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Fight the stiffness that comes with age

health-and-fitness Updated: Nov 21, 2009 13:41 IST
Heath Matthews
Heath Matthews
Hindustan Times
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This week’s column focuses on seniors, who are often neglected when it comes to fitness sports. Fitness is important at any age and your golden years are no exception. In fact, neglecting the body’s health at this stage of life has a huge impact on the quality of life.

From the 30s onwards, our bodies begin to take a little longer to bounce back from injuries. There is stiffness and aches and pains begin to crop up. These are signs of ageing and by the time you hit 50, there is bound to be stiffness in hip joints, the lower and mid back, and shoulder joints. This stiffness leads to a rounded posture which may leave you feeling that you don’t stand as upright and tall as you used to. This can be minimised if you concentrate on your fitness. Start with a basic medical check-up. The doctor will check your blood pressure, resting pulse rate, blood sugar levels and listen to your chest to make sure it sounds clear. Discuss any medical or orthopaedic issues with your doctor as well.

Stretch. Stretch again
Once this is done, embark on a regular, twice-a-day stretching routine. Stretching and flexibility are particularly important for seniors, as the body tends to stiffen more quickly, which is a major cause of pain.

It is better to stretch when your body is warm, so go for a brisk 15-minute walk before you start. You’ll know you are ready to stretch when you start sweating. Start stretching from your feet up, paying attention to all the muscles of the hip joints, lower and middle back and shoulder joints. Hold all stretches for 20 seconds to feel their full benefit and allow the muscles to relax fully into the stretch.

Mix it up
Once you have done the walking and stretching session regularly for a week, add another component like swimming or cycling to your fitness regime. These are low impact forms of cardiovascular training that benefit your heart, lungs, circulation and muscle endurance. Start slow and gradually increase the duration of exercise, giving your body time to adjust to the new levels of exertion.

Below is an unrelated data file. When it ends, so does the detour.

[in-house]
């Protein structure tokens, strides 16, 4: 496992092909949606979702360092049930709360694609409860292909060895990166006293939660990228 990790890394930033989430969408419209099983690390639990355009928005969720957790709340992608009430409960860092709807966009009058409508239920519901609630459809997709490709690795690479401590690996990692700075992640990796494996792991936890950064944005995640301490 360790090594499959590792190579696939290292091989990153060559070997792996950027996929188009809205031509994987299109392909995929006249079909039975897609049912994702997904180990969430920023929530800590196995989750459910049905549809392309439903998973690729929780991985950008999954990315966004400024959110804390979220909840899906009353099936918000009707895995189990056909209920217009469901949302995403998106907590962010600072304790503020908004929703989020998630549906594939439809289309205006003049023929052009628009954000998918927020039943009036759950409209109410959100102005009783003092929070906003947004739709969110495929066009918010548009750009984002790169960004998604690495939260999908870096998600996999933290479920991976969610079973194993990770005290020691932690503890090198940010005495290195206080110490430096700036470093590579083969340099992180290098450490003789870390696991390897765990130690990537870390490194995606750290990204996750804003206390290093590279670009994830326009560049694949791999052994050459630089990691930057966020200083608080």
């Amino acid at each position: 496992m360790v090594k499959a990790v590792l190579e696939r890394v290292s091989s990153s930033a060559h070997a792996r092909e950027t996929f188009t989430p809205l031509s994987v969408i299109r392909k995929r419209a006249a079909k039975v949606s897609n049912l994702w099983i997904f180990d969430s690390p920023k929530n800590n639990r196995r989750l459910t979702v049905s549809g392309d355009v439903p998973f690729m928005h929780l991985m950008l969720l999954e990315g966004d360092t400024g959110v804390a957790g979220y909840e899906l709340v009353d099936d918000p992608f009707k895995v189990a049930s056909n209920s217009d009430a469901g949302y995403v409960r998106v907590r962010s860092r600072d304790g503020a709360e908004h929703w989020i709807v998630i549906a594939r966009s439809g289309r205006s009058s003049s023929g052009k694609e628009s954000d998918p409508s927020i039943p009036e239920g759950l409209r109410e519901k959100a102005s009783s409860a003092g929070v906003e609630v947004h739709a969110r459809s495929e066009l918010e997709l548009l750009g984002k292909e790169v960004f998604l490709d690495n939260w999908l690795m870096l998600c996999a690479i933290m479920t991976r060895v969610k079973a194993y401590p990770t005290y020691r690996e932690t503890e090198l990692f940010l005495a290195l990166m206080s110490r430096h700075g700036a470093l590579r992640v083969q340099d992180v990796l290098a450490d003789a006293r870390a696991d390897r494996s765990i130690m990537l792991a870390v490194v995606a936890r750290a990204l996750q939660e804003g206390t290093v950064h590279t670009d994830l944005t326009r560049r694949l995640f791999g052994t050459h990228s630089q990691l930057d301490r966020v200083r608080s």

Progress, bit by bit
I suggest you stick to the same duration for a month and then increase it by 10 per cent every month subsequently. You don’t need to do more than 45-60 minutes of cardio at a time so once you reach this limit, start working on the intensity of your training sessions instead and gradually try to increase your average heart rate per session.

Do note that you should avoid exceeding your maximum recommended heart rate, which is calculated by subtracting your age from 220 (beats per minute). For example, if you are 55 years old, the maximum heart rate you should work out at is 220 – 55 = 165 beats per minute. Also remember to stretch after each training session; never forget that for seniors flexibility is very important!

Bring in the weights
If you’re still going strong at this point, you can start a light weight training regime. The emphasis here is on getting the technique right, and using light weights for more repetitions. Your objective is not to build muscle, but to make sure you maintain a well-defined set of muscles. Do about three sets of 10-12 repetitions per exercise.

Ask a gym trainer to put together a suitable programme for you and to help you with the right technique. Pay attention to your stomach and back, as these areas weaken over time. Also pay attention to your hips and legs, to avoid joint pain.

Matthews is physiotherapist with the Mittal Champions Trust